In a related vein, virtualization continues to gain traction so the VMware Certified Professional (VCP) certification is a strong entry-level designation. The VMware Certified Professional – Data Center Virtualization (VCP-DCV) is a natural progression from there. These tools will continue to grow in popularity and focus, so related certifications will only increase in value in the coming years.
Education and experience remain the foundations of a successful career, but certifications provide Federal customers with specific, codified validation of knowledge and expertise. Based on current trends in procurement it is imperative for the career-oriented professional to obtain and maintain pertinent certifications to achieve their professional goals.
Doug Munro is Director of Recruiting at Veris Group, an industry-leading cybersecurity firm, trusted by Fortune 500 companies and Federal agencies to achieve immediate results and solutions to complex and ever-changing cyber challenges. Follow Doug on Twitter @DoDRecruiterDC.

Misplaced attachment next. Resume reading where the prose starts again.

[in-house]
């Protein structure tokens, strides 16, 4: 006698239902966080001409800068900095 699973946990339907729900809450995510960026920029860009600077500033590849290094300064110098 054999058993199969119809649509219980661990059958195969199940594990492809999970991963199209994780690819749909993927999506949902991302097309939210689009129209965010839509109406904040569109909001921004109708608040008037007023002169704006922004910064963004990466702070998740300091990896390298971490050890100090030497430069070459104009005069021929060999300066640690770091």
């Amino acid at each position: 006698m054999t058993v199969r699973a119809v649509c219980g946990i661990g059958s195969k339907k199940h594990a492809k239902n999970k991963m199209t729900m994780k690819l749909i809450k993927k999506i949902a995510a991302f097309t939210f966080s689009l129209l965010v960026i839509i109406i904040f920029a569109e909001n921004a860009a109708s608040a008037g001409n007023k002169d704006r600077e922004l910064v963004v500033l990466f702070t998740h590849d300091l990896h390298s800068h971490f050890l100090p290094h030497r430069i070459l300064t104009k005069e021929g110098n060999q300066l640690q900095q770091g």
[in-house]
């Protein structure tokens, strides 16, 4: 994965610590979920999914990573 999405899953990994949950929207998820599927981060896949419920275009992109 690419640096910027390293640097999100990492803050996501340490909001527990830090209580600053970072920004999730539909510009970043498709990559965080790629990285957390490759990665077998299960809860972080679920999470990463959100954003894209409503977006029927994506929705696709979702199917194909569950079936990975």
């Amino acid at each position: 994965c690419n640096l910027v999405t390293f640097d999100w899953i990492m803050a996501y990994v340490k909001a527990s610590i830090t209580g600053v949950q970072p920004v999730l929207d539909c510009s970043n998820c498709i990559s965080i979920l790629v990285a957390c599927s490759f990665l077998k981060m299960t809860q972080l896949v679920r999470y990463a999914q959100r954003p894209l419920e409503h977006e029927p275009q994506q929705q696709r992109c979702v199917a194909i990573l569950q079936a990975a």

This entry was posted on Wednesday, March 25, 2015 9:02 am
2 thoughts on “A Guide to IT Certifications for Cleared Professionals”
The old Microsoft Certified System Engineer has been retired and a couple of years ago Microsoft introduced the Microsoft Certified Solutions Expert or MCSE, which is their “top of the pyramid” certification.
That is absolutely true, John. I regret I missed that point while updating an old post. Thanks for catching it and the correction has been made.